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Clin Mol Hepatol > Volume 23(1); 2017 > Article
Cho, Kim, Song, Lee, Kim, Lee, Kang, Kim, Lee, and Chae: Efficacy and safety of daclatasvir plus asunaprevir for Korean patients with HCV genotype Ib infection: a retrospective multi-institutional study

Abstract

Background/Aims

The combination of daclatasvir (DCV) and asunaprevir (ASV) has demonstrated a high sustained virologic response at 12 weeks (SVR12) and a low rate of adverse events in previous clinical studies. The purpose of this study was to clarify the results of treatment and side effects in Korean patients with chronic hepatitis C virus (HCV) genotype Ib infection.

Methods

We retrospectively analyzed clinical data from chronic HCV genotype Ib patients treated with DCV+ASV from August 2015 to September 2016 at five hospitals in the Daejeon-Chungcheong area.

Results

A total of 152 patients were examined for resistance associated variants (RAVs). Among them, 15 (9.9%) were positive for Y93 and one (0.7%) was positive for L31. Of 126 patients treated with DCV+ASV, 83 patients completed treatment and 76 patients were included in safety and efficacy analysis. Five (6.6%) were positive for Y93 and 12 (15.8%) exhibited cirrhotic change. DCV+ASV was the first-line treatment for 58 (76.3%) patients. Eleven (14.5%) patients relapsed after previous treatment that included interferon and seven (9.2%) of these patients were found to be intolerant of interferon. Adverse events occurred in 10 (13.2%) patients and two patients stopped the medication because of severe itching and skin rash. SVR12 was 89.5% (68/76) in all patients and 91.5% (65/71) in RAV-negative patients.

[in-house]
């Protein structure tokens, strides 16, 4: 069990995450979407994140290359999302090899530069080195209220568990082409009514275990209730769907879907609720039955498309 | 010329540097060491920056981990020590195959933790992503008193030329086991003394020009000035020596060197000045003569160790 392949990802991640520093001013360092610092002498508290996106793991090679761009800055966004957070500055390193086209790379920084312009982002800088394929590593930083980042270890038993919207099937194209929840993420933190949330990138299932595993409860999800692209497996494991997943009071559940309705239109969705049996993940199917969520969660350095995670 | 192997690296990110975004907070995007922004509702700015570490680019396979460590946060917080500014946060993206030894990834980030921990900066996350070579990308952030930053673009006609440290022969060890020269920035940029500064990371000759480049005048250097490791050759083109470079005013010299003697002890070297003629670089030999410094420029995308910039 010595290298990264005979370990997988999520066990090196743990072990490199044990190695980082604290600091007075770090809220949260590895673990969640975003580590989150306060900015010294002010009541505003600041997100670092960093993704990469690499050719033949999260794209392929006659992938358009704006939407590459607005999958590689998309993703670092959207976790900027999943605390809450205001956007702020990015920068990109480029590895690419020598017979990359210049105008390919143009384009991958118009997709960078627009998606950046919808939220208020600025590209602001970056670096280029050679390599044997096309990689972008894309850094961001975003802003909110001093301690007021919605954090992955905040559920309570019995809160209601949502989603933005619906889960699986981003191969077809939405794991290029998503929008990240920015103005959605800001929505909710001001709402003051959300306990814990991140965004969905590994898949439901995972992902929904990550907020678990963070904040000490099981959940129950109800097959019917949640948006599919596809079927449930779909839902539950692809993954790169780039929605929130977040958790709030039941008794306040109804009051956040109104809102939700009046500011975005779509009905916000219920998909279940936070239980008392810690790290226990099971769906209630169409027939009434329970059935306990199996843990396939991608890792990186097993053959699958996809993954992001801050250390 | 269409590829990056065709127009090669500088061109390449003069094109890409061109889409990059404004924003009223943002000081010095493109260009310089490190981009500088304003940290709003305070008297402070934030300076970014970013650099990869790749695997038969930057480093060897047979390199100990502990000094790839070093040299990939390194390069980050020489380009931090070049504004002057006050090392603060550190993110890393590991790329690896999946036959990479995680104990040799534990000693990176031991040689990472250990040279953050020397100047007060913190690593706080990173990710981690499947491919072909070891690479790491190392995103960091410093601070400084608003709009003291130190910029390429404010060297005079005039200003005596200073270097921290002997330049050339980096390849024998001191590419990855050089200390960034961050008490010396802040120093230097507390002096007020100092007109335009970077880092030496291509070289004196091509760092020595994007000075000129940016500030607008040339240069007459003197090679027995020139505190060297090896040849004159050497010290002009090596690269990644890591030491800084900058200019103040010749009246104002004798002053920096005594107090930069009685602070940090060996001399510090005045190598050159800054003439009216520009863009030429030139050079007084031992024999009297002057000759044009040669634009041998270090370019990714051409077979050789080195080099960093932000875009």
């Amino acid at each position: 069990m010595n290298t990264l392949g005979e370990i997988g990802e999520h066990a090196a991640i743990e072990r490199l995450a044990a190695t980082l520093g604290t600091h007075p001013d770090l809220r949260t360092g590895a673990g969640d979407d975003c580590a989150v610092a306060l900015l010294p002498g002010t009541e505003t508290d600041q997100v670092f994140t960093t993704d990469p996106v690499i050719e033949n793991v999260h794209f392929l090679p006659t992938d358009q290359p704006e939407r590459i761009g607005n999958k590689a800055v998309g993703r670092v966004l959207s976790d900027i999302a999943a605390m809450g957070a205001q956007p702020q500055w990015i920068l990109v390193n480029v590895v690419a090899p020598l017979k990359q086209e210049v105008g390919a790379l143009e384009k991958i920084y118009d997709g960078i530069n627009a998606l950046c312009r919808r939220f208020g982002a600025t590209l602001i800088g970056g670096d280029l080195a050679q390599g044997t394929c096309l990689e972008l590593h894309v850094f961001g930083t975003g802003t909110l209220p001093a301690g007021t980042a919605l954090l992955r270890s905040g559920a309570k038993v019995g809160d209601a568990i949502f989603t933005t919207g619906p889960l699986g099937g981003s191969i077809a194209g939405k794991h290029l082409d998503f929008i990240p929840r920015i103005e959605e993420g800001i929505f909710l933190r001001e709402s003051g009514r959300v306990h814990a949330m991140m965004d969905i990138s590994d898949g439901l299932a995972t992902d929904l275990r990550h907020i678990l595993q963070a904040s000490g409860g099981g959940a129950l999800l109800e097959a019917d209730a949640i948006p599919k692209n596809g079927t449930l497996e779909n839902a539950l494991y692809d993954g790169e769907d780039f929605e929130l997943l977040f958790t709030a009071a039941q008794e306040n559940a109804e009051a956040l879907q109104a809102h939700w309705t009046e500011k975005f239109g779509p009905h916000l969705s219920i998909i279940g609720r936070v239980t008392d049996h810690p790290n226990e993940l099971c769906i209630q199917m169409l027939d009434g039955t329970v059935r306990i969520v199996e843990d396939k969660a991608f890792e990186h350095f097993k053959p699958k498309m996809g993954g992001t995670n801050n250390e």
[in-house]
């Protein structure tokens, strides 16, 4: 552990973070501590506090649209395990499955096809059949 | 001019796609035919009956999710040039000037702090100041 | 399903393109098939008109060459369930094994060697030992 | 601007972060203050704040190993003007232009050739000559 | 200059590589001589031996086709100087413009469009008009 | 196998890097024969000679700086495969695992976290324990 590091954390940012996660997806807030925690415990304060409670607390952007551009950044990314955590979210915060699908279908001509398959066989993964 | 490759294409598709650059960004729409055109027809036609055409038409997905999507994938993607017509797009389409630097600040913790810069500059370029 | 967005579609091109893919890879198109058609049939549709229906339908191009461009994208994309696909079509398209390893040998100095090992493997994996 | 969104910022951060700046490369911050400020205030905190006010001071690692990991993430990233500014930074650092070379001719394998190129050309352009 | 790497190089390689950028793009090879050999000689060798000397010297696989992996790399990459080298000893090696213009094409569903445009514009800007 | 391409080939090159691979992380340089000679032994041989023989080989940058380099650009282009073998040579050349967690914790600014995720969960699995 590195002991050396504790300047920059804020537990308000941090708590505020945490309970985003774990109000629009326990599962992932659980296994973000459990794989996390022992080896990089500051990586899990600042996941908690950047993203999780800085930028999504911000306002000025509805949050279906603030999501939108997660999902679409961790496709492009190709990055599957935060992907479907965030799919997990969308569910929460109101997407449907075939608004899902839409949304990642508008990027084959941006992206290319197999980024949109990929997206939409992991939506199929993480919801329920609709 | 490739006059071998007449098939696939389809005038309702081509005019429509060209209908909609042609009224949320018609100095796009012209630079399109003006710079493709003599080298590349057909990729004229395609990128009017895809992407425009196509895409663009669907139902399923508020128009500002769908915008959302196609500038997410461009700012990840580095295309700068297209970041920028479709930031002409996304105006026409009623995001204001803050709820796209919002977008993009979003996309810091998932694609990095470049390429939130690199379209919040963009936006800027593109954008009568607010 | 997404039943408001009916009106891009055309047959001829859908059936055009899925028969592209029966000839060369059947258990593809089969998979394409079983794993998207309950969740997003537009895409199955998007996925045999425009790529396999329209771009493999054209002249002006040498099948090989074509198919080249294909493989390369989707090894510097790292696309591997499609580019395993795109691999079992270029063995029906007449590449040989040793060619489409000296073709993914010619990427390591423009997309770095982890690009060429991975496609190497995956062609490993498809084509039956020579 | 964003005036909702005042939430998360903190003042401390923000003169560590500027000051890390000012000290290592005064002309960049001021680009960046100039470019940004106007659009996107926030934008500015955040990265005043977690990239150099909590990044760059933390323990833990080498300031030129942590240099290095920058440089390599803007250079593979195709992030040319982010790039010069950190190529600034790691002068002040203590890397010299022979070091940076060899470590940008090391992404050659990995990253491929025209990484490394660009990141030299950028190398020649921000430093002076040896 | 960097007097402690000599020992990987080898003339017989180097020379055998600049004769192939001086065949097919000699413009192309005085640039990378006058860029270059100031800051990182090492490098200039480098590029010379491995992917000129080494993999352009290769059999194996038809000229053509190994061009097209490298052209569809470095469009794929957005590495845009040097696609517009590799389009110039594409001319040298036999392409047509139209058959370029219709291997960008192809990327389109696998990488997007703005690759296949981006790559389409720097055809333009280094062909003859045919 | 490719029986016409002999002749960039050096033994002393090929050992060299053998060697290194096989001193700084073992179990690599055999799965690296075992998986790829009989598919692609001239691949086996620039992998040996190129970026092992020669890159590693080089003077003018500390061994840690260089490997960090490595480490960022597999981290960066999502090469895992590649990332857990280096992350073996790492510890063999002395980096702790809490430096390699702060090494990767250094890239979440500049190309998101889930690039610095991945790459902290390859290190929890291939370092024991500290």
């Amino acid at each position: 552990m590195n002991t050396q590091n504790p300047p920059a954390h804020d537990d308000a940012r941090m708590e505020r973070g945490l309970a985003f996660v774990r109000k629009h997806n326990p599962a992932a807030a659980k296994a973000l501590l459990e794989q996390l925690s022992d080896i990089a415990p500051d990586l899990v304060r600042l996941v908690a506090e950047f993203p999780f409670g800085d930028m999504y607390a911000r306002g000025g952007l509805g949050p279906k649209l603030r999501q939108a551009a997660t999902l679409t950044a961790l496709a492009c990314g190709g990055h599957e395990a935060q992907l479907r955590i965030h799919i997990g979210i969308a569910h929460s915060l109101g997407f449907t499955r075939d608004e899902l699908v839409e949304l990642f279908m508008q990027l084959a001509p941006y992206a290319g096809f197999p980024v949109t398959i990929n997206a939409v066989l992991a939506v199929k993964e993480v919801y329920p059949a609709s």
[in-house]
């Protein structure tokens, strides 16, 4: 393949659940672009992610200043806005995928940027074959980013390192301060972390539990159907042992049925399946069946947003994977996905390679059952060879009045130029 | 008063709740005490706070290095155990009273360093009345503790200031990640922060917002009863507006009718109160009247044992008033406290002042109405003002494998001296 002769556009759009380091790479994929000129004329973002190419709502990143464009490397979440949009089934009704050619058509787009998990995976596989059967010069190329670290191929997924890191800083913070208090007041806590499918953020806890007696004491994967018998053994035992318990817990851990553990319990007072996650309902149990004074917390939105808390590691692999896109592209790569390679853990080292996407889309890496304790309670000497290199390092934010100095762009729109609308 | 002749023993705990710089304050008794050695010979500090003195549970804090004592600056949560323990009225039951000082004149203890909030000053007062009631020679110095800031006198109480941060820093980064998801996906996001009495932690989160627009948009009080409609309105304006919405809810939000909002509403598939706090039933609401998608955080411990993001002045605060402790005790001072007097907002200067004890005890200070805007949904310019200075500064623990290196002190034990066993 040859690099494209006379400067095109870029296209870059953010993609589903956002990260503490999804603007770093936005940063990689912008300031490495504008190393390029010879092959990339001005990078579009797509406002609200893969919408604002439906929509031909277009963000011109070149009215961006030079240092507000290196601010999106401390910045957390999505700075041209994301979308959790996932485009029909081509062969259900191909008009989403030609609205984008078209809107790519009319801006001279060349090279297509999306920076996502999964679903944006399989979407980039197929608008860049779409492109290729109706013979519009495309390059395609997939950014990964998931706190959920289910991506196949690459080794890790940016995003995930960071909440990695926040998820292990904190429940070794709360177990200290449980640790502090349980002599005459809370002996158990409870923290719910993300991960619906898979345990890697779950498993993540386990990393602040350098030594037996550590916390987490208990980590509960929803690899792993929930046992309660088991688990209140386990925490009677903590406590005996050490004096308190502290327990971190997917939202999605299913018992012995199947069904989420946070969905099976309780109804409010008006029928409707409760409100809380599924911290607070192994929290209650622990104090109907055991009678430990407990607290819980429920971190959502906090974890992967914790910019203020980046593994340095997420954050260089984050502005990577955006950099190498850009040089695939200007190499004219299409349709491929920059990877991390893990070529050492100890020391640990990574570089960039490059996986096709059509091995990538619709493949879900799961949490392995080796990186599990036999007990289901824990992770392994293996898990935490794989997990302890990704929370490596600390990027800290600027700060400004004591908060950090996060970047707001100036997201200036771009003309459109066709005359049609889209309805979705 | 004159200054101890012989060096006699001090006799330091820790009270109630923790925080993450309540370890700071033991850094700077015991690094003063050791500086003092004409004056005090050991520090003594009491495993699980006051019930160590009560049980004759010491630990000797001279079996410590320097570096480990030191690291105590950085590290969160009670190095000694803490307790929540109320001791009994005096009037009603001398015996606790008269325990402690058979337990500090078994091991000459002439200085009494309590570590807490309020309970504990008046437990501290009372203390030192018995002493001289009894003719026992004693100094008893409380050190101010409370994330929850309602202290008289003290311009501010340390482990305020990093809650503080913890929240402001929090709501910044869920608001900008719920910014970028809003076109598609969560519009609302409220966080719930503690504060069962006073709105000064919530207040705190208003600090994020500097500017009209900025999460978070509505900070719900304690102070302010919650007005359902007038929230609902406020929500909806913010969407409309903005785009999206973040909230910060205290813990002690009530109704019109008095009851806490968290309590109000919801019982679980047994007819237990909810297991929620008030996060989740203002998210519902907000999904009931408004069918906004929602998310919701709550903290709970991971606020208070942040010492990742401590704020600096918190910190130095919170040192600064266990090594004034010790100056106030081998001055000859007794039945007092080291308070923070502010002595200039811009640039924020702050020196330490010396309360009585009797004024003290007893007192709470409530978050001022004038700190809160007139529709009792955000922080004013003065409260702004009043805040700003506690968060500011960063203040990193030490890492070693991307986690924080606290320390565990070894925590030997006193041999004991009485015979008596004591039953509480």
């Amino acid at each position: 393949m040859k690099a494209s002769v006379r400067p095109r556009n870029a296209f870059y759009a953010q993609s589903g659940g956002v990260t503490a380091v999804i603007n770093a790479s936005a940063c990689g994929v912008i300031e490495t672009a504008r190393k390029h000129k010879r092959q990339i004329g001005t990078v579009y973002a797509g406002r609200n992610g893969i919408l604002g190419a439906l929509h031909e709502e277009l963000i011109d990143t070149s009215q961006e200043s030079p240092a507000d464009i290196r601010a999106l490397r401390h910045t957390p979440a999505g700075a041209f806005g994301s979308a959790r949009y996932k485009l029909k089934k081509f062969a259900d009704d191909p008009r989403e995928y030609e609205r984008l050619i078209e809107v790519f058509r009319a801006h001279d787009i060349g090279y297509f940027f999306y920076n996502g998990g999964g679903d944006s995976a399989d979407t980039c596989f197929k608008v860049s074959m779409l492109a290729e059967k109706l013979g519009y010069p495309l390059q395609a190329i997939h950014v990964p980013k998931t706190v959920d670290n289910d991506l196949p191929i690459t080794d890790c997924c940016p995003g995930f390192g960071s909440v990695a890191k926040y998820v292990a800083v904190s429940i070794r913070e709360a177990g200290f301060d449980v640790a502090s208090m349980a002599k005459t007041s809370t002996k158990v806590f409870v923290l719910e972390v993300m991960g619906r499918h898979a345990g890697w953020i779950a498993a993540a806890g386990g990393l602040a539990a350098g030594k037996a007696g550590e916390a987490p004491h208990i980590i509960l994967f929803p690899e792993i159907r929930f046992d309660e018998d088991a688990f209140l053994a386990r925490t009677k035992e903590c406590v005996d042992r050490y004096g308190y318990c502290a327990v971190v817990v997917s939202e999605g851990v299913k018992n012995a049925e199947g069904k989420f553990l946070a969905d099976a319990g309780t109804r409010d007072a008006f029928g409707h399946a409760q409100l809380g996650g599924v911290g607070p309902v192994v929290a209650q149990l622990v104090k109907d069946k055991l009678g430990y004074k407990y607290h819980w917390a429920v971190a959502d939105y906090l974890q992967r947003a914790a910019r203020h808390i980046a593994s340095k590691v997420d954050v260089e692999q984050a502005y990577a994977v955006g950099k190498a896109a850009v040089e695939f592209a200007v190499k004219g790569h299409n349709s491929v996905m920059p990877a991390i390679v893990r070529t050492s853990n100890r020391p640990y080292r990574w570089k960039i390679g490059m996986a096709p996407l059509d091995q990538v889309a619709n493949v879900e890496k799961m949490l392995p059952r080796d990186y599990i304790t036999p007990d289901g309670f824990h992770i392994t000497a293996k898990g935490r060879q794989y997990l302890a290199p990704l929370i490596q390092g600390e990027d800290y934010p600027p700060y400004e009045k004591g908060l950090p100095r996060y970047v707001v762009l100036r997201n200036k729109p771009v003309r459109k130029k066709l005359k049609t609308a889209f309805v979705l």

Conclusions

DCV+ASV showed good efficacy in patients with HCV Ib infection in Korea. Close monitoring is needed for severe adverse events and treatment failure, which were uncommon.

INTRODUCTION

Chronic hepatitis C virus (HCV) infection was once best treated using peginterferon plus ribavirin. The difficulties with this treatment included severe adverse events, inconvenience of injection, and the long treatment duration required. The cure rate was only 60-70%, although it has improved [1].
This treatment was supplanted by use of direct acting antivirals (DAAs) in the mid-1990s. The cure rate increased to over 90%, the treatment duration was shortened, and treatment became more convenient since an injection was not required. Peginterferon is no longer recommended as the first-line treatment [2-4].
The combination of daclatasvir (DCV) and asunaprevir (ASV) was developed in Japan for the treatment of HCV genotype Ib. A few clinical studies including some Korean patients reported the high sustained virologic response at 12 weeks (SVR12) rate and a low rate of adverse events. The DCV+ASV combination was the first DAA approved for use in Korea in August 2015 with some usage limitations. This study aimed to clarify the results of treatment and side effects in Korean patients with chronic HCV genotype Ib infection treated with DCV+ASV.